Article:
Researchers this week report at home stool kits, known as a fecal immunochemical test (FIT), detect 79 percent of colon cancers. Although a colonoscopy is still the “gold standard” for finding and removing cancerous polyps in the colon, the FIT test can detect blood, which is often the first sign of cancer, in a more convenient screening that can be completed in the privacy of your own home.
“When you catch colon cancer in the earliest stages, you can go in and have surgery and you’re done versus needing surgery, and chemotherapy and possibly even radiation,” explains Denise Wiley, RN, OCN, Nurse Navigator at Renown Institute for Cancer.
The American College of Gastroenterology (ACG) recommends either a colonoscopy every 10 years or an annual FIT screening as the preferred test for colorectal cancer screenings starting at age 50. African Americans should begin screenings at age 45. Wiley encourages those with a family history to speak with their doctor about the right screening schedule.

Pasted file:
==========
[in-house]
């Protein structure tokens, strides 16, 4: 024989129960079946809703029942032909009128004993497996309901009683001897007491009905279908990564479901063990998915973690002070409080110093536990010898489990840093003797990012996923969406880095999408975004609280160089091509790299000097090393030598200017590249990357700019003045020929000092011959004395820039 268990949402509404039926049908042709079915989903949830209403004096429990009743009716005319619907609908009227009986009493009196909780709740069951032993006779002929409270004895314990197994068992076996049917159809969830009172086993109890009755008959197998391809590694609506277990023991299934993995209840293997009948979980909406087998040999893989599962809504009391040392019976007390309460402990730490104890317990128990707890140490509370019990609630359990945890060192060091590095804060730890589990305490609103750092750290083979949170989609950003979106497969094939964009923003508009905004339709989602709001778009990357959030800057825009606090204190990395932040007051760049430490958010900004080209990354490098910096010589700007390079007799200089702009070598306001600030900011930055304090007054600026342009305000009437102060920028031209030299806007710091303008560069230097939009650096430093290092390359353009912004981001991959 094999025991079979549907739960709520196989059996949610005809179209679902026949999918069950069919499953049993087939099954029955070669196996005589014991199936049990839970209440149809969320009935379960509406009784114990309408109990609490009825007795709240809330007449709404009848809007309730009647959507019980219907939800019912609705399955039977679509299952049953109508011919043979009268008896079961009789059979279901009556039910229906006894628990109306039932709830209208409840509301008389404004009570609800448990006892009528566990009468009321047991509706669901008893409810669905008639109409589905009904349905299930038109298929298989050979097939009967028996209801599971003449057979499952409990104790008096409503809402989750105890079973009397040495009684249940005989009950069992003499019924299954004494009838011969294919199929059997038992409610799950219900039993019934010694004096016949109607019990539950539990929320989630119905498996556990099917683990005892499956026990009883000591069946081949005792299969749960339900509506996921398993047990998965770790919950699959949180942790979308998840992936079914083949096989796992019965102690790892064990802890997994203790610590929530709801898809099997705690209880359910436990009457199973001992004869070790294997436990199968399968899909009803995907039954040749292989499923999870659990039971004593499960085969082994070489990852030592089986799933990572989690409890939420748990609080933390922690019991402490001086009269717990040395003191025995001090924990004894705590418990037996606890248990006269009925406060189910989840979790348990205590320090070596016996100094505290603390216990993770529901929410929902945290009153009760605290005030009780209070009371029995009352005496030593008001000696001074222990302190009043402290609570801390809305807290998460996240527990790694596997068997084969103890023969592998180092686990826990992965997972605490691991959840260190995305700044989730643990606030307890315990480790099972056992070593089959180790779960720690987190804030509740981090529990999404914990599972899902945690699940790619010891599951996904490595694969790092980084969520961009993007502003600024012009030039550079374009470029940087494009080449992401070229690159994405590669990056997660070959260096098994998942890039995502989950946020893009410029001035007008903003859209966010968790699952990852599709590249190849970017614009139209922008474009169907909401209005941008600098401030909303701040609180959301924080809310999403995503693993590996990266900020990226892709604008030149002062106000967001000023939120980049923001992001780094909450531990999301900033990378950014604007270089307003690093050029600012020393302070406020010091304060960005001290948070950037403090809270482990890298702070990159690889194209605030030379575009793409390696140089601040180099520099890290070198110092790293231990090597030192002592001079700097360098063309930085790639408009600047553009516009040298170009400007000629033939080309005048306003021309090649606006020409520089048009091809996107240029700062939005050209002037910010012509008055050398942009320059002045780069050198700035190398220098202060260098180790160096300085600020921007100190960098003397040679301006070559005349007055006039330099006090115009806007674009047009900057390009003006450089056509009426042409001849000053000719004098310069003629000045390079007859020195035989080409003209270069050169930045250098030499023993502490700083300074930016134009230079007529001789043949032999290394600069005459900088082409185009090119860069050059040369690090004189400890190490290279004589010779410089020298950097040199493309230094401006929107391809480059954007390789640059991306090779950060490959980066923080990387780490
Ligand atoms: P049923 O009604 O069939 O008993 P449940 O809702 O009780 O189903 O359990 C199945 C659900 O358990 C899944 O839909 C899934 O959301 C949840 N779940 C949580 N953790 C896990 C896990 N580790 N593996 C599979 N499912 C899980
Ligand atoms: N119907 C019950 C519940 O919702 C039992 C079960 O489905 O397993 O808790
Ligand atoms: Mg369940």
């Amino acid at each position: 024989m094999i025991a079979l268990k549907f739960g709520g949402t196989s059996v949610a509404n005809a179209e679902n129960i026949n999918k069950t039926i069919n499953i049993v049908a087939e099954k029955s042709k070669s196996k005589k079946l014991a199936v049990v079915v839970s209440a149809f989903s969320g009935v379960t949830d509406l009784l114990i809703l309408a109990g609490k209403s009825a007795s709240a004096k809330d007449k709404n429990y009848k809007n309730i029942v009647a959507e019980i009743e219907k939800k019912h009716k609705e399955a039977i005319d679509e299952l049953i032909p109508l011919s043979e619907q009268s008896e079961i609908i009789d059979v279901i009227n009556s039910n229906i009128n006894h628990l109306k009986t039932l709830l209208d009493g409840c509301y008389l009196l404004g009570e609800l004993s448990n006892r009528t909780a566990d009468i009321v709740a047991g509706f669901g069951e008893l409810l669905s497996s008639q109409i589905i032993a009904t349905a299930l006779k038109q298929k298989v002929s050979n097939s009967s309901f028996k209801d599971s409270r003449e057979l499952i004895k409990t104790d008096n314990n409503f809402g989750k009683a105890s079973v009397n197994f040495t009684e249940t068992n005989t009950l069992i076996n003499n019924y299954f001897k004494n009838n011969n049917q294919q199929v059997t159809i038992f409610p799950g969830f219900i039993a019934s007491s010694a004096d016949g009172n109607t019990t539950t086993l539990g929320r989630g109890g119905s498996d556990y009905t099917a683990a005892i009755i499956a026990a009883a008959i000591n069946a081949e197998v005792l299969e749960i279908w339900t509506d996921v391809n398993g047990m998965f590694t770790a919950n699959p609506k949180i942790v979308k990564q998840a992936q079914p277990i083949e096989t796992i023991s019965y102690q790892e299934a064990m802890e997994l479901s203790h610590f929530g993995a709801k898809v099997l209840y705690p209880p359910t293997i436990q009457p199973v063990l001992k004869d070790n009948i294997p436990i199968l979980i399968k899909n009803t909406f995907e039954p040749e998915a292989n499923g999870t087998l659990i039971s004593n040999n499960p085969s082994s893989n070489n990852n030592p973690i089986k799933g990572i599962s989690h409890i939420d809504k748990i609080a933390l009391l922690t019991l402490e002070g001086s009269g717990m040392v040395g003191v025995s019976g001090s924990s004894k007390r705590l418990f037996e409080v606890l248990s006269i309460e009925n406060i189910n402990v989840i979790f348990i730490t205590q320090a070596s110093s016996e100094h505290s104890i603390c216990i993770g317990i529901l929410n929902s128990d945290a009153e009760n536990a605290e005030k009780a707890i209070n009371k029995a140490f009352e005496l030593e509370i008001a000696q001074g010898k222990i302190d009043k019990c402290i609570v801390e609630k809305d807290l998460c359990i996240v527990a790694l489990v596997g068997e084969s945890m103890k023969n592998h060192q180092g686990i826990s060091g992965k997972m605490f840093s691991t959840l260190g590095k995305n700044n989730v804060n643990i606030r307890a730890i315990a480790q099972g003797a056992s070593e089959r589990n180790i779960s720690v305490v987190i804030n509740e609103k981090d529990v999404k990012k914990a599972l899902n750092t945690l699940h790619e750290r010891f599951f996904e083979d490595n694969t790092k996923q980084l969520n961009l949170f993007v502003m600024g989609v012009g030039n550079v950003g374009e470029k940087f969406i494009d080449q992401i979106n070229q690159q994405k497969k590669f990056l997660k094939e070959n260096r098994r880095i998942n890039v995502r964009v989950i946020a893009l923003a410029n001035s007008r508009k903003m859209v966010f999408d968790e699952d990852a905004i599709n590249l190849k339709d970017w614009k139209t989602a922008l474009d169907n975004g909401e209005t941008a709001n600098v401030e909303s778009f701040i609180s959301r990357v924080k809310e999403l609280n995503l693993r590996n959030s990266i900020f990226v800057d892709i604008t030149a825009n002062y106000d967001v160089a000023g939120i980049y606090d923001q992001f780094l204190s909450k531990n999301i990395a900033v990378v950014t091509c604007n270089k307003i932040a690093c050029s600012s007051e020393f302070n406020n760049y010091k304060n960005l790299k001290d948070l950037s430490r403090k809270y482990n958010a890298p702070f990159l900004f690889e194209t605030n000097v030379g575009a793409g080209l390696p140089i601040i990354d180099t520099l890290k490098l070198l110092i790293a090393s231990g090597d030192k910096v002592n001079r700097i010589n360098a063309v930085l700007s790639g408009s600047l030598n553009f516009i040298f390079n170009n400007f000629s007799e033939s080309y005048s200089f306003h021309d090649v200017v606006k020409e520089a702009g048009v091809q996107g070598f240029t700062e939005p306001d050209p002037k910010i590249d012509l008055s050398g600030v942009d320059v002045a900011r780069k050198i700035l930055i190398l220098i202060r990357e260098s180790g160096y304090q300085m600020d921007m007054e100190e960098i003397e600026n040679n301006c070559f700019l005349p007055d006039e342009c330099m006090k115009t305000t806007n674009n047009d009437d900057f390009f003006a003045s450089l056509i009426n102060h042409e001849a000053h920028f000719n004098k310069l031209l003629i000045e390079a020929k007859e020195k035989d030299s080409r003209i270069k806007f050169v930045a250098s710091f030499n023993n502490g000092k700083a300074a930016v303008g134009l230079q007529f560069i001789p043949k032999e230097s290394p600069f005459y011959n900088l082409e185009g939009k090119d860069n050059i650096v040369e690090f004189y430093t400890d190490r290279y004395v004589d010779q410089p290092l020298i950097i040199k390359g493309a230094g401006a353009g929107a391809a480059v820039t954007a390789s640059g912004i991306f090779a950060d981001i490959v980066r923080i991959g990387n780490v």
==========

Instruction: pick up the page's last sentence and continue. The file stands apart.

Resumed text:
“Whether you’ve been meaning to schedule a colonoscopy, or you’d just like some extra peace of mind, the FIT test is a great first screening to help detect any concerns early,” Wiley says.
Home Screening Test Detects 79% of Colorectal Cancers
An inexpensive, home-based test could be a good way to get more Americans screened for colorectal cancer, the country’s second-leading cause of cancer death, a new study suggests.
Screening patients with a single FIT — or fecal immunochemical test — detected 79% of colorectal cancers, according to a report in today’s Annals of Internal Medicine.
That compares well to colonoscopies, which find more than 95% of colorectal cancers, says lead author Jeffrey Lee, a post-doctoral researcher at the Kaiser Permanente Division of Research in Oakland and the University of California, San Francisco.
Although doctors have debated the best method of screening for colorectal cancer, most agree on the importance of getting more people tested, no matter what method. About 30% of eligible adults have never been screened at all, Lee says.
But squeamishness can put people at higher risk of dying from an often preventable disease, says Richard Wender, chief cancer control officer at the American Cancer Society, who was not involved in the new study. […]
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